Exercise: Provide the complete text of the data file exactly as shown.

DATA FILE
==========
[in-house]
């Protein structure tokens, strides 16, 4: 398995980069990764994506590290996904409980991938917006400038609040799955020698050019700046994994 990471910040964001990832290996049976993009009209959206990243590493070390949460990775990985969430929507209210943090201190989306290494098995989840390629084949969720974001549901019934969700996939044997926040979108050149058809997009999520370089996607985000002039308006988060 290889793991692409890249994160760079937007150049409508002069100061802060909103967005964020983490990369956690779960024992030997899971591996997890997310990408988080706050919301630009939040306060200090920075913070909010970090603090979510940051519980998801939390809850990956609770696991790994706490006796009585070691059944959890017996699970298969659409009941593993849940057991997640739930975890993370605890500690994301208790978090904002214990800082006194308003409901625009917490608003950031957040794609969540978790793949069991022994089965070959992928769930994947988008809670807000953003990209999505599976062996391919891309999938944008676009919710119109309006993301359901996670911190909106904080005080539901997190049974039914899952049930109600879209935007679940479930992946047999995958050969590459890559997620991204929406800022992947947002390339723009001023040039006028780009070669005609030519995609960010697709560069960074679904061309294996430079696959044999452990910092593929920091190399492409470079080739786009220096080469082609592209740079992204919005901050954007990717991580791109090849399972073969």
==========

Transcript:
[in-house]
């Protein structure tokens, strides 16, 4: 398995980069990764994506590290996904409980991938917006400038609040799955020698050019700046994994 990471910040964001990832290996049976993009009209959206990243590493070390949460990775990985969430929507209210943090201190989306290494098995989840390629084949969720974001549901019934969700996939044997926040979108050149058809997009999520370089996607985000002039308006988060 290889793991692409890249994160760079937007150049409508002069100061802060909103967005964020983490990369956690779960024992030997899971591996997890997310990408988080706050919301630009939040306060200090920075913070909010970090603090979510940051519980998801939390809850990956609770696991790994706490006796009585070691059944959890017996699970298969659409009941593993849940057991997640739930975890993370605890500690994301208790978090904002214990800082006194308003409901625009917490608003950031957040794609969540978790793949069991022994089965070959992928769930994947988008809670807000953003990209999505599976062996391919891309999938944008676009919710119109309006993301359901996670911190909106904080005080539901997190049974039914899952049930109600879209935007679940479930992946047999995958050969590459890559997620991204929406800022992947947002390339723009001023040039006028780009070669005609030519995609960010697709560069960074679904061309294996430079696959044999452990910092593929920091190399492409470079080739786009220096080469082609592209740079992204919005901050954007990717991580791109090849399972073969």